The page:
Although the Mongolian script was defined in Unicode in 1999, there was no support for it until the release of Windows Vista in 2007 (and we all remember what a disaster Vista was, don’t we!); but the lack of support for inline vertical displays still causes problems for many software programs. The initial version of Microsoft's Mongolian Baiti font was, in the supplier's own words, "almost unusable", according to Wikipedia; while other fonts, such as MonoType's Mongol Usug and Myatav Erdenechimeg's MongolianScript, suffer even more serious bugs.
The heading of this map reads “Inner Mongolia Autonomous region & map”. Beautiful isn’t it!
Genghis Khan unified the Mongol tribes in 1206 and founded the Mongol Empire. In 1271, his grandson, Kublai Khan, established the Yuan dynasty. His summer capital Shangdu (aka Xanadu) was located near present-day Dolonnor. After the Yuan dynasty was overthrown by the Han-led Ming dynasty in 1368, the Ming captured parts of Inner Mongolia and rebuilt the Great Wall of China at its present location, which roughly follows the southern border of modern Inner Mongolia. For the next 300 years, Inner Mongolia was the political and cultural centre of the Mongols during the Northern Yuan dynasty.
Hailar was founded as a Chinese fort in 1734, and during the administration of the Republic of China it was the capital city of Xing'an Province. It has long been known as the "Pearl of the Grasslands", or so the web blurb would have us believe.
But what intrigues me more is that so many people here are carrying rah-rah sticks (for those younger than a certain age, Rah-rah is a reduplication of an abbreviation for "hurrah", which was used as a synonym for cheering when used by ‘rah-rah girls’ or cheerleaders during the 1980s). I can see it now – clubs for the over 50s… ‘rah-rah grannies’ perhaps?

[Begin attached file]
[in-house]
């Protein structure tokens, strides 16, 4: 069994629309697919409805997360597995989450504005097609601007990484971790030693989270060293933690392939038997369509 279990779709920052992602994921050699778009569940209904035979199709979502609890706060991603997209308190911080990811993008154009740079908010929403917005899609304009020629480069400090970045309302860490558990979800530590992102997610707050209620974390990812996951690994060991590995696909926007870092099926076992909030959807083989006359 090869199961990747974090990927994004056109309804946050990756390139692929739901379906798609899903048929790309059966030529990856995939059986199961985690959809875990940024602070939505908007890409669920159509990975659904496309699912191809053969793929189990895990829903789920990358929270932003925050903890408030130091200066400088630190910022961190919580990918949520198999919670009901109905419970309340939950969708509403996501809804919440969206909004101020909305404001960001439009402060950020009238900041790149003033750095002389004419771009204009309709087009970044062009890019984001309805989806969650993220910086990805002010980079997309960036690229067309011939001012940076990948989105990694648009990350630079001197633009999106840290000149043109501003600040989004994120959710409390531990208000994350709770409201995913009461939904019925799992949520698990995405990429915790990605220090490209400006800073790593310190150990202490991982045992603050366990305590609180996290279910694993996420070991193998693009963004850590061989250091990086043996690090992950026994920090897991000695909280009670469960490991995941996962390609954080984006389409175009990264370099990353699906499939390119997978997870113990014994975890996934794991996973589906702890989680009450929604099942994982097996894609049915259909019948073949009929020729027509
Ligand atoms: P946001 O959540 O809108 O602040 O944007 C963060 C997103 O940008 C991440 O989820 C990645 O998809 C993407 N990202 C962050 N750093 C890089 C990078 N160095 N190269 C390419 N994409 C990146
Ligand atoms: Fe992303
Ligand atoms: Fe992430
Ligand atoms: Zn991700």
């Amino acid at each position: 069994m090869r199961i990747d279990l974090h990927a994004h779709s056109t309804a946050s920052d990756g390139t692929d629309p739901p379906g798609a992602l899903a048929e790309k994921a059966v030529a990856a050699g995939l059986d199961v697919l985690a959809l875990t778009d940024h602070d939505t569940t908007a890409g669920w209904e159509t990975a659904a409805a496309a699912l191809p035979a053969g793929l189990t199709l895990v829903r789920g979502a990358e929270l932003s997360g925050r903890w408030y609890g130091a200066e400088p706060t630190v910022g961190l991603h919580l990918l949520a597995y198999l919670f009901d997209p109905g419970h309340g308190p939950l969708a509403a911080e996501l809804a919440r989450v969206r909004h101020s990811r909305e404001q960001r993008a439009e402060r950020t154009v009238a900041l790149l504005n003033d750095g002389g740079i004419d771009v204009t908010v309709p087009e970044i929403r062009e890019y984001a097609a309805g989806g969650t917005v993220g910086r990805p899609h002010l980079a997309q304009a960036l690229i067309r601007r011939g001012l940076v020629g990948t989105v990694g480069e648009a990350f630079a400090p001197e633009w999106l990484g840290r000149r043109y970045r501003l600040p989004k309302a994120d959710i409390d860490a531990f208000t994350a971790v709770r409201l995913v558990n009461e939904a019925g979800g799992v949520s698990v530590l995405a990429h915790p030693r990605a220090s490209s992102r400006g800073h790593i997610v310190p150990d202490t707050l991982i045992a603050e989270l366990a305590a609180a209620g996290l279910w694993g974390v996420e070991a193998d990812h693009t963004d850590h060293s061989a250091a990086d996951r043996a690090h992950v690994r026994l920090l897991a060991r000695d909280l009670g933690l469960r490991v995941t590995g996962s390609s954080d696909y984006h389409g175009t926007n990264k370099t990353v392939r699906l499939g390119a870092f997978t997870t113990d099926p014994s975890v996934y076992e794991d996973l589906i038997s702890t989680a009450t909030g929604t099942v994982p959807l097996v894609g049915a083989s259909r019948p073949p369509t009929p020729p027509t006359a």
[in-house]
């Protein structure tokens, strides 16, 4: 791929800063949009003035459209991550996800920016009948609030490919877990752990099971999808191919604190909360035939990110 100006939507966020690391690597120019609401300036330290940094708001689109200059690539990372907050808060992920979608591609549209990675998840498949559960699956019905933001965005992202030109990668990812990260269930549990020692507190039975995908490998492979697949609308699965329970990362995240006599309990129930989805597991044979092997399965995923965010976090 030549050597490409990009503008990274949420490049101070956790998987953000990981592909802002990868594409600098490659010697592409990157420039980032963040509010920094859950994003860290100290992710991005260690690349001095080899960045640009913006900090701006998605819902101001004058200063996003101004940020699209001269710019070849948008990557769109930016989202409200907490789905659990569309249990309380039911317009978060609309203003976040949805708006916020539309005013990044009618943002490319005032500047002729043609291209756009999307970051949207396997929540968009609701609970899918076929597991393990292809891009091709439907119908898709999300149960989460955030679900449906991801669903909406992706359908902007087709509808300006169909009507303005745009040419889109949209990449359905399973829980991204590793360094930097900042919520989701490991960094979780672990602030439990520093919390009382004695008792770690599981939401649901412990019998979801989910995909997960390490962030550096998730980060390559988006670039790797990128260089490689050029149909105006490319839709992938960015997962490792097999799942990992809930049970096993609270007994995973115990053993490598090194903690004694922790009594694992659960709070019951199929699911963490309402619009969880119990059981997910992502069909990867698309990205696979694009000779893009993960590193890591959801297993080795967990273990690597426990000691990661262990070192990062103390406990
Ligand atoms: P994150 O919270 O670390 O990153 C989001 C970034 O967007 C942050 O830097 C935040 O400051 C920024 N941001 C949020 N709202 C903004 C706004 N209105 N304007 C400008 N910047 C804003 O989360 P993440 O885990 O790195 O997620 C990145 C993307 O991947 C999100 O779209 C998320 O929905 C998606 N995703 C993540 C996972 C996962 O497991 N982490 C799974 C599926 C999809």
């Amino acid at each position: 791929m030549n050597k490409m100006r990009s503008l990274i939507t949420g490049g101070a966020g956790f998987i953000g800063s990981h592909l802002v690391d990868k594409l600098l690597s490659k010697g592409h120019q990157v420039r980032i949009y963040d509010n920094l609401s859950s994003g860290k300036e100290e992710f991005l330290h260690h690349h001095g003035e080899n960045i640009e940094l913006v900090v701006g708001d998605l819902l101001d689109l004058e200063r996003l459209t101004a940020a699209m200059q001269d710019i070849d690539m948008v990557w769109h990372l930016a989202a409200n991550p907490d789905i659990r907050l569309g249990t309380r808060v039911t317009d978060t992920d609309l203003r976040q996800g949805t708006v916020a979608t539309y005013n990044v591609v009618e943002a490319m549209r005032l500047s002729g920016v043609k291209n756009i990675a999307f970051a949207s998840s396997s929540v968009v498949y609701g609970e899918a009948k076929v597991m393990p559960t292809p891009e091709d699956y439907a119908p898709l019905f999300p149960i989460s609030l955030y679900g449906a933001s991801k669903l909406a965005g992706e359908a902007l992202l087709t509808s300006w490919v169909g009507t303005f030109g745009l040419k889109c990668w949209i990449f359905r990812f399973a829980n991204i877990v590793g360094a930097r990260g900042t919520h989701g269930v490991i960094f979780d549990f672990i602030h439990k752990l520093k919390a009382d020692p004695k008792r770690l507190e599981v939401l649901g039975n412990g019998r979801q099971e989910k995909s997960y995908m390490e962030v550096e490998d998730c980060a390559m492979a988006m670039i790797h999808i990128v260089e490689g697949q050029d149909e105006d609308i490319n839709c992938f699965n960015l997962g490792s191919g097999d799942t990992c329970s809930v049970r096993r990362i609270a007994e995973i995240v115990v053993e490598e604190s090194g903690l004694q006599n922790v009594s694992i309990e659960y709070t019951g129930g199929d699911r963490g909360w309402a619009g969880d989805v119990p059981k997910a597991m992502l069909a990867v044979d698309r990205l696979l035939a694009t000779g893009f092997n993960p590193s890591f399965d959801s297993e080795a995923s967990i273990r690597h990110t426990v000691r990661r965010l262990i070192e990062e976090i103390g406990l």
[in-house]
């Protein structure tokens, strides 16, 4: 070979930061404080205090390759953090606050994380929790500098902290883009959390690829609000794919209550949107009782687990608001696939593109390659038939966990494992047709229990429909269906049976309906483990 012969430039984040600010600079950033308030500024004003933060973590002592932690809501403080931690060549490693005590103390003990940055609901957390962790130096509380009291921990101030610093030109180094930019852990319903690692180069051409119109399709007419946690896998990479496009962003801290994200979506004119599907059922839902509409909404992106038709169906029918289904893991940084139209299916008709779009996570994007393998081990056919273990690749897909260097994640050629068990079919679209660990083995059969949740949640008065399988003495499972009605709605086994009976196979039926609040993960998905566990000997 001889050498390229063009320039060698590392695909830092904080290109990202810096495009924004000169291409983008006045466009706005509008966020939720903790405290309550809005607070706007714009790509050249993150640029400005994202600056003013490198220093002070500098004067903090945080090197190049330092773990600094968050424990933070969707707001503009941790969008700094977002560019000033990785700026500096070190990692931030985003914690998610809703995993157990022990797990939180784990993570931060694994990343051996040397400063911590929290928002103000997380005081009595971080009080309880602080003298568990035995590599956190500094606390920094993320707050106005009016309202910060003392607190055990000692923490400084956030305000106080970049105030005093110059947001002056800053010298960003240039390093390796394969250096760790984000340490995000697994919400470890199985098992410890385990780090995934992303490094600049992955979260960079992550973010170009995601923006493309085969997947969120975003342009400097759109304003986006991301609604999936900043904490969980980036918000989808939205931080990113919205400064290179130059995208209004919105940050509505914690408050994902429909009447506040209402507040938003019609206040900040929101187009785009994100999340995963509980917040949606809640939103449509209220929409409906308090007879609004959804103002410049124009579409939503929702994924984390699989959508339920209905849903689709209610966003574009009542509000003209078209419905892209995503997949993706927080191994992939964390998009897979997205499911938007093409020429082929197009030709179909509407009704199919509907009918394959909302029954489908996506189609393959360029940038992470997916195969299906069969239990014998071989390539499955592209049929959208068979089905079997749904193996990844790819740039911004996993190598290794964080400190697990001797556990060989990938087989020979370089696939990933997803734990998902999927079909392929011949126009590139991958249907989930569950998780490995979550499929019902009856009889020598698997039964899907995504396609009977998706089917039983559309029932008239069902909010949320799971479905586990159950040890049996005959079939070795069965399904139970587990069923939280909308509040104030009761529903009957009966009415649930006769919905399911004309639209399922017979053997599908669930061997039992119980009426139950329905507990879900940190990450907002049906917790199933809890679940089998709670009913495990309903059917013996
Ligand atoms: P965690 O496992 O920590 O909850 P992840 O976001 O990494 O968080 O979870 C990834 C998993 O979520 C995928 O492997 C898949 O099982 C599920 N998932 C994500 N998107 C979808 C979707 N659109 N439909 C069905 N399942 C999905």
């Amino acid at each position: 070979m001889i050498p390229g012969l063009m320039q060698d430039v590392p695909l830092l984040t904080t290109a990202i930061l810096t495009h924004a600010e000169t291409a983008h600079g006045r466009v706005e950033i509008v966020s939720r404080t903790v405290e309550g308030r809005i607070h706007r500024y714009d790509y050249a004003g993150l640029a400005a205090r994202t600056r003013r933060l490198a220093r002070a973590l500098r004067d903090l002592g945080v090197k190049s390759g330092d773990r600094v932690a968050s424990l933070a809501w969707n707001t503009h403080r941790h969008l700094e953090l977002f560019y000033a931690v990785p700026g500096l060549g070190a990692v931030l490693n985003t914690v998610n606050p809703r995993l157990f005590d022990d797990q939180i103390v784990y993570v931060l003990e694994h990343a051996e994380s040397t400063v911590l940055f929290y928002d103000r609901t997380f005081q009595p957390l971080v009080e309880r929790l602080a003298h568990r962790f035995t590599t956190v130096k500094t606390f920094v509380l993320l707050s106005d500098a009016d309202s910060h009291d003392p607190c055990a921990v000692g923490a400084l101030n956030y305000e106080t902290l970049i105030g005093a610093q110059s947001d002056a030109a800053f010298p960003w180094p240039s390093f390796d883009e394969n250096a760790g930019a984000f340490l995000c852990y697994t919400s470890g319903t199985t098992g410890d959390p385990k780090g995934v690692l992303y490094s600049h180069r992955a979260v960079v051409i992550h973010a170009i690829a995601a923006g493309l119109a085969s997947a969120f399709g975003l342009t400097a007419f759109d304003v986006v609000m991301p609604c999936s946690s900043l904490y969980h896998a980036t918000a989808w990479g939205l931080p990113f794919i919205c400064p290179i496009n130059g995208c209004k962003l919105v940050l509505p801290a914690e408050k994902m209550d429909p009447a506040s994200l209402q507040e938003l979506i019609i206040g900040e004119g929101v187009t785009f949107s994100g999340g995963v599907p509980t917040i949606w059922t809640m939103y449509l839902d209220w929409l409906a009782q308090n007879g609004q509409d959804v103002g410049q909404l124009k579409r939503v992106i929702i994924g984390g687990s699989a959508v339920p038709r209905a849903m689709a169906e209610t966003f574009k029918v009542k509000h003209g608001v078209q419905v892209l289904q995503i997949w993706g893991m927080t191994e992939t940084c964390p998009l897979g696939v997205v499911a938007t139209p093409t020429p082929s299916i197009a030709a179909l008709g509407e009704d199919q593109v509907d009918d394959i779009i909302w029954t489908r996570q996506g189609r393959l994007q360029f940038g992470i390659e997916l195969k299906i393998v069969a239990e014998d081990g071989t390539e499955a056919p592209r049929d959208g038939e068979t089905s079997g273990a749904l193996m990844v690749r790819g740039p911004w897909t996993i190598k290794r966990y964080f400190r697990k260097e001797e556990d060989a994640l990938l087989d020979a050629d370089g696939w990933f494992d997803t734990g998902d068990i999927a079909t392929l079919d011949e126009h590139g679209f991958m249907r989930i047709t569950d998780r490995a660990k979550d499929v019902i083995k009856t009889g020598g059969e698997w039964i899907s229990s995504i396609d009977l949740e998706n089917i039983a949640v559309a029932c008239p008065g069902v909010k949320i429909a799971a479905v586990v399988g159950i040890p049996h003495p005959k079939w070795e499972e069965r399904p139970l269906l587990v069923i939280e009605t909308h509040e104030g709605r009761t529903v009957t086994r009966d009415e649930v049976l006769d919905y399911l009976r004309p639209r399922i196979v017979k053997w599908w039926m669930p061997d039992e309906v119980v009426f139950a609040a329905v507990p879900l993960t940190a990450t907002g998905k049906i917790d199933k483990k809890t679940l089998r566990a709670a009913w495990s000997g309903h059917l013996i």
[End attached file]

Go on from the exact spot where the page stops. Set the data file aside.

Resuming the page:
But the explanation is much simpler, I soon learn. This place may well be the ‘Pearl of the grasslands’, but with that grand title comes something else … midges and insects by the trillion. If you haven’t got a rah-rah stick, you have come ill-prepared in the constant fight against the little critters!
Something else that is really noticeable about this town is the streetlights. Somebody in the planning department has an artistic touch and a good sense of humour. Why, it is almost as good as the streetlights in Manila!
And lest you were worried that “civilisation” might have made a detour around the region, you can rest assured that there is not just McDonalds to be found (have you ever seen it written in Mongolian before?) …
… but call girls are also using tart-stickers just like the ones you find in Beijing.
Genghis and Kublai would surely have been thrilled (both, it seems, were extreme womanisers, tsk tsk)!
Now, if you have ever watched the film Mongol (and if not, why not?) you will undoubtedly have fallen in love with the music of Altan Urag – a Mongolian folk rock band. Formed in 2002, the band's musical style combines traditional Mongolian and contemporary influences. The members of the band have all been trained in classical Mongolian music, and typically perform with the morin khuur (horse head fiddle), ikh khuur (grand horse head fiddle), bishguur (traditional horn) and yoochin (a type of hammered dulcimer), as well as incorporating khöömii (throat singing) and long song into the vocals.
Click here to listen to some amazing music from the film Mongol!